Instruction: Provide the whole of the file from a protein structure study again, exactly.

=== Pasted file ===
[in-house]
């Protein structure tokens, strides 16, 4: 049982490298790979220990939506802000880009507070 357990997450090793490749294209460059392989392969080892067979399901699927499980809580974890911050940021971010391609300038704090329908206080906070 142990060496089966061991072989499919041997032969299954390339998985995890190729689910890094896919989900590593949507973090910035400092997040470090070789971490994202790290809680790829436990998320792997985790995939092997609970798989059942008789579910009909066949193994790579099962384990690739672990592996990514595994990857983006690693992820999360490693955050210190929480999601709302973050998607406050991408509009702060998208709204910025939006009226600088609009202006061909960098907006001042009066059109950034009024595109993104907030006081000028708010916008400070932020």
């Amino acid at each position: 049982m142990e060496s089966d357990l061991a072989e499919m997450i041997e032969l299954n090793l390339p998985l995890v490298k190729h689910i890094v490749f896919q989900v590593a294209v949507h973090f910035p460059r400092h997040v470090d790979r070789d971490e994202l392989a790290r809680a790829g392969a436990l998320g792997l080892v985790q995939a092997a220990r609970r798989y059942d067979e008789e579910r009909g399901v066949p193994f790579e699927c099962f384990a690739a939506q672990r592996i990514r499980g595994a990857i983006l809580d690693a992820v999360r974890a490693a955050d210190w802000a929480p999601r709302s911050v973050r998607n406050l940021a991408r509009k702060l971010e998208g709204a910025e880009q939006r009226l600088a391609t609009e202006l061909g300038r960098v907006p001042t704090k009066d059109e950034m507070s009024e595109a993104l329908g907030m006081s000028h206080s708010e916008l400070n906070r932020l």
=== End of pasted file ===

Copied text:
[in-house]
């Protein structure tokens, strides 16, 4: 049982490298790979220990939506802000880009507070 357990997450090793490749294209460059392989392969080892067979399901699927499980809580974890911050940021971010391609300038704090329908206080906070 142990060496089966061991072989499919041997032969299954390339998985995890190729689910890094896919989900590593949507973090910035400092997040470090070789971490994202790290809680790829436990998320792997985790995939092997609970798989059942008789579910009909066949193994790579099962384990690739672990592996990514595994990857983006690693992820999360490693955050210190929480999601709302973050998607406050991408509009702060998208709204910025939006009226600088609009202006061909960098907006001042009066059109950034009024595109993104907030006081000028708010916008400070932020």
């Amino acid at each position: 049982m142990e060496s089966d357990l061991a072989e499919m997450i041997e032969l299954n090793l390339p998985l995890v490298k190729h689910i890094v490749f896919q989900v590593a294209v949507h973090f910035p460059r400092h997040v470090d790979r070789d971490e994202l392989a790290r809680a790829g392969a436990l998320g792997l080892v985790q995939a092997a220990r609970r798989y059942d067979e008789e579910r009909g399901v066949p193994f790579e699927c099962f384990a690739a939506q672990r592996i990514r499980g595994a990857i983006l809580d690693a992820v999360r974890a490693a955050d210190w802000a929480p999601r709302s911050v973050r998607n406050l940021a991408r509009k702060l971010e998208g709204a910025e880009q939006r009226l600088a391609t609009e202006l061909g300038r960098v907006p001042t704090k009066d059109e950034m507070s009024e595109a993104l329908g907030m006081s000028h206080s708010e916008l400070n906070r932020l």